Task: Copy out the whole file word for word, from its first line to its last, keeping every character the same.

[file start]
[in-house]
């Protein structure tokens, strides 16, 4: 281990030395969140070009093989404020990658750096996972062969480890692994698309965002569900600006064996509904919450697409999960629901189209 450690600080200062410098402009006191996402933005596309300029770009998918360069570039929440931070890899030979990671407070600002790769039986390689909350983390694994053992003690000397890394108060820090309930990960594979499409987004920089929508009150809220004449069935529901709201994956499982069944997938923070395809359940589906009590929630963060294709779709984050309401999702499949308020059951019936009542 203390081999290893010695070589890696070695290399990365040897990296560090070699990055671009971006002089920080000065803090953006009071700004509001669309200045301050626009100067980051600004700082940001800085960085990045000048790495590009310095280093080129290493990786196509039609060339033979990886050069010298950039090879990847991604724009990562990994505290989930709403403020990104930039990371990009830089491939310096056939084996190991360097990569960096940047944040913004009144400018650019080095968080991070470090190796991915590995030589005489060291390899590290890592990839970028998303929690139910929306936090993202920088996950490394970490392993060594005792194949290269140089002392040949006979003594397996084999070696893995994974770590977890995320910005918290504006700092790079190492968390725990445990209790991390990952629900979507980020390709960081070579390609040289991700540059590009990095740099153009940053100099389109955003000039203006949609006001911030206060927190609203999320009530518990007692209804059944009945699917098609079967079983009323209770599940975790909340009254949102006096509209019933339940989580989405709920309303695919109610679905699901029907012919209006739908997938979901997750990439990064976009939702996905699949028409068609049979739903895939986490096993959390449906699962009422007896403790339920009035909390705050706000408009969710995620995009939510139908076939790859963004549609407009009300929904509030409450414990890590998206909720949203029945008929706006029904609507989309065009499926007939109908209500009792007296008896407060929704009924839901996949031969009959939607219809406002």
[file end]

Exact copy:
[in-house]
């Protein structure tokens, strides 16, 4: 281990030395969140070009093989404020990658750096996972062969480890692994698309965002569900600006064996509904919450697409999960629901189209 450690600080200062410098402009006191996402933005596309300029770009998918360069570039929440931070890899030979990671407070600002790769039986390689909350983390694994053992003690000397890394108060820090309930990960594979499409987004920089929508009150809220004449069935529901709201994956499982069944997938923070395809359940589906009590929630963060294709779709984050309401999702499949308020059951019936009542 203390081999290893010695070589890696070695290399990365040897990296560090070699990055671009971006002089920080000065803090953006009071700004509001669309200045301050626009100067980051600004700082940001800085960085990045000048790495590009310095280093080129290493990786196509039609060339033979990886050069010298950039090879990847991604724009990562990994505290989930709403403020990104930039990371990009830089491939310096056939084996190991360097990569960096940047944040913004009144400018650019080095968080991070470090190796991915590995030589005489060291390899590290890592990839970028998303929690139910929306936090993202920088996950490394970490392993060594005792194949290269140089002392040949006979003594397996084999070696893995994974770590977890995320910005918290504006700092790079190492968390725990445990209790991390990952629900979507980020390709960081070579390609040289991700540059590009990095740099153009940053100099389109955003000039203006949609006001911030206060927190609203999320009530518990007692209804059944009945699917098609079967079983009323209770599940975790909340009254949102006096509209019933339940989580989405709920309303695919109610679905699901029907012919209006739908997938979901997750990439990064976009939702996905699949028409068609049979739903895939986490096993959390449906699962009422007896403790339920009035909390705050706000408009969710995620995009939510139908076939790859963004549609407009009300929904509030409450414990890590998206909720949203029945008929706006029904609507989309065009499926007939109908209500009792007296008896407060929704009924839901996949031969009959939607219809406002």